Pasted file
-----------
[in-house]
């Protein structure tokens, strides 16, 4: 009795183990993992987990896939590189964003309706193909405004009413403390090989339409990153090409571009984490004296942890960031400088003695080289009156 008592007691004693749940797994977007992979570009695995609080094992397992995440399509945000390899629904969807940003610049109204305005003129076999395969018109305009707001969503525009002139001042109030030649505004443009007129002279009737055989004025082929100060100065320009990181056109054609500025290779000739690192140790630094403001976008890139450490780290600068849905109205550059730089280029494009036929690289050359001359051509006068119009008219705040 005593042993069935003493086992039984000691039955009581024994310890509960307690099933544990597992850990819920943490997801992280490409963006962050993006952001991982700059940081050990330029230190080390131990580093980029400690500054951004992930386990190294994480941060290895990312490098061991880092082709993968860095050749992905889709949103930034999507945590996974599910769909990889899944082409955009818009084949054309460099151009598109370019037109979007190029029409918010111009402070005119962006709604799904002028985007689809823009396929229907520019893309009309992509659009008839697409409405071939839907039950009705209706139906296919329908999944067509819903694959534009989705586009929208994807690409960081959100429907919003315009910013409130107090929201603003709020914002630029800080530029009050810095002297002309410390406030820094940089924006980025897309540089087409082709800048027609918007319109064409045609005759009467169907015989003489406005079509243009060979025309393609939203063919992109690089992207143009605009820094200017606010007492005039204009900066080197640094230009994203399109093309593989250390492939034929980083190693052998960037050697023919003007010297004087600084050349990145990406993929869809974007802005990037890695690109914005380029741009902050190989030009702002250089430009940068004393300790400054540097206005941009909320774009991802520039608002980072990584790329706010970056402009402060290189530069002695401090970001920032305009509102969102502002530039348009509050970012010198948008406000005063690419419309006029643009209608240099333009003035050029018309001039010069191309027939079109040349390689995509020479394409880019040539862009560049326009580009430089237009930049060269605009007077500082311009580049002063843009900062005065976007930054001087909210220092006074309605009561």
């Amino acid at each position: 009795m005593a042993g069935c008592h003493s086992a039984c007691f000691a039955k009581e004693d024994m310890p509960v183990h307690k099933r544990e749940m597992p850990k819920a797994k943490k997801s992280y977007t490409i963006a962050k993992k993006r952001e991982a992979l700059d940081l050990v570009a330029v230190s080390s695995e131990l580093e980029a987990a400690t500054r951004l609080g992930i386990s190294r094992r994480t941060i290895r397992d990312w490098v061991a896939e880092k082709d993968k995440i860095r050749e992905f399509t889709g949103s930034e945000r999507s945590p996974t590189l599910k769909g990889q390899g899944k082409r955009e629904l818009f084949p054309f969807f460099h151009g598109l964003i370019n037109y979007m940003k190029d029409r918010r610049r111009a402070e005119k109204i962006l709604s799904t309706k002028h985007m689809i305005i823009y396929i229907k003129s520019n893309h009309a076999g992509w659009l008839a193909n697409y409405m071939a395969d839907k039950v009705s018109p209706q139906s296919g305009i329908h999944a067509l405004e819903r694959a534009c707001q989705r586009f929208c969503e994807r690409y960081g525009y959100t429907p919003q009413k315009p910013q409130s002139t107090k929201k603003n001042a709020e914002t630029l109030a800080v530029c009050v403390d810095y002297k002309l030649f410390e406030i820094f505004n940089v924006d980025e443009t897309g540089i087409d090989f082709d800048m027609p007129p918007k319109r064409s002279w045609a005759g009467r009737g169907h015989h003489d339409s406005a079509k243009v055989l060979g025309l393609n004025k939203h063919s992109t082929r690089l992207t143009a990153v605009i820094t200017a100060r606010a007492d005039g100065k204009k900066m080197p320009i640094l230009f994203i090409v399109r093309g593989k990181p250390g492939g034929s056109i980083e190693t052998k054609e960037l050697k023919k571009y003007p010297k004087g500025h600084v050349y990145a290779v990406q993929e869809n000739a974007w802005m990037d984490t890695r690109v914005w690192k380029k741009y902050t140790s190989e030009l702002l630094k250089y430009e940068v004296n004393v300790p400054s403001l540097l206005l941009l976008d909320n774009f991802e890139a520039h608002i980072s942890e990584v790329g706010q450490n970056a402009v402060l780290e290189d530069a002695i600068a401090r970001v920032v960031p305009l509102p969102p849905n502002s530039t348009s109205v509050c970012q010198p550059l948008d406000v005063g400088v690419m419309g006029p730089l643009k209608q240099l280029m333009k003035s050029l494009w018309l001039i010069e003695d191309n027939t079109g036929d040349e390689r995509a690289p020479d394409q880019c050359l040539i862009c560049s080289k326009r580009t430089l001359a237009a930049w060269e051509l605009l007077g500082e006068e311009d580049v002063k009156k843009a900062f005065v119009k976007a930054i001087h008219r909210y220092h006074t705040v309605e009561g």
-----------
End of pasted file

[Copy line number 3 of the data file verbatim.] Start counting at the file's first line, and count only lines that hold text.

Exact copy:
């Amino acid at each position: 009795m005593a042993g069935c008592h003493s086992a039984c007691f000691a039955k009581e004693d024994m310890p509960v183990h307690k099933r544990e749940m597992p850990k819920a797994k943490k997801s992280y977007t490409i963006a962050k993992k993006r952001e991982a992979l700059d940081l050990v570009a330029v230190s080390s695995e131990l580093e980029a987990a400690t500054r951004l609080g992930i386990s190294r094992r994480t941060i290895r397992d990312w490098v061991a896939e880092k082709d993968k995440i860095r050749e992905f399509t889709g949103s930034e945000r999507s945590p996974t590189l599910k769909g990889q390899g899944k082409r955009e629904l818009f084949p054309f969807f460099h151009g598109l964003i370019n037109y979007m940003k190029d029409r918010r610049r111009a402070e005119k109204i962006l709604s799904t309706k002028h985007m689809i305005i823009y396929i229907k003129s520019n893309h009309a076999g992509w659009l008839a193909n697409y409405m071939a395969d839907k039950v009705s018109p209706q139906s296919g305009i329908h999944a067509l405004e819903r694959a534009c707001q989705r586009f929208c969503e994807r690409y960081g525009y959100t429907p919003q009413k315009p910013q409130s002139t107090k929201k603003n001042a709020e914002t630029l109030a800080v530029c009050v403390d810095y002297k002309l030649f410390e406030i820094f505004n940089v924006d980025e443009t897309g540089i087409d090989f082709d800048m027609p007129p918007k319109r064409s002279w045609a005759g009467r009737g169907h015989h003489d339409s406005a079509k243009v055989l060979g025309l393609n004025k939203h063919s992109t082929r690089l992207t143009a990153v605009i820094t200017a100060r606010a007492d005039g100065k204009k900066m080197p320009i640094l230009f994203i090409v399109r093309g593989k990181p250390g492939g034929s056109i980083e190693t052998k054609e960037l050697k023919k571009y003007p010297k004087g500025h600084v050349y990145a290779v990406q993929e869809n000739a974007w802005m990037d984490t890695r690109v914005w690192k380029k741009y902050t140790s190989e030009l702002l630094k250089y430009e940068v004296n004393v300790p400054s403001l540097l206005l941009l976008d909320n774009f991802e890139a520039h608002i980072s942890e990584v790329g706010q450490n970056a402009v402060l780290e290189d530069a002695i600068a401090r970001v920032v960031p305009l509102p969102p849905n502002s530039t348009s109205v509050c970012q010198p550059l948008d406000v005063g400088v690419m419309g006029p730089l643009k209608q240099l280029m333009k003035s050029l494009w018309l001039i010069e003695d191309n027939t079109g036929d040349e390689r995509a690289p020479d394409q880019c050359l040539i862009c560049s080289k326009r580009t430089l001359a237009a930049w060269e051509l605009l007077g500082e006068e311009d580049v002063k009156k843009a900062f005065v119009k976007a930054i001087h008219r909210y220092h006074t705040v309605e009561g």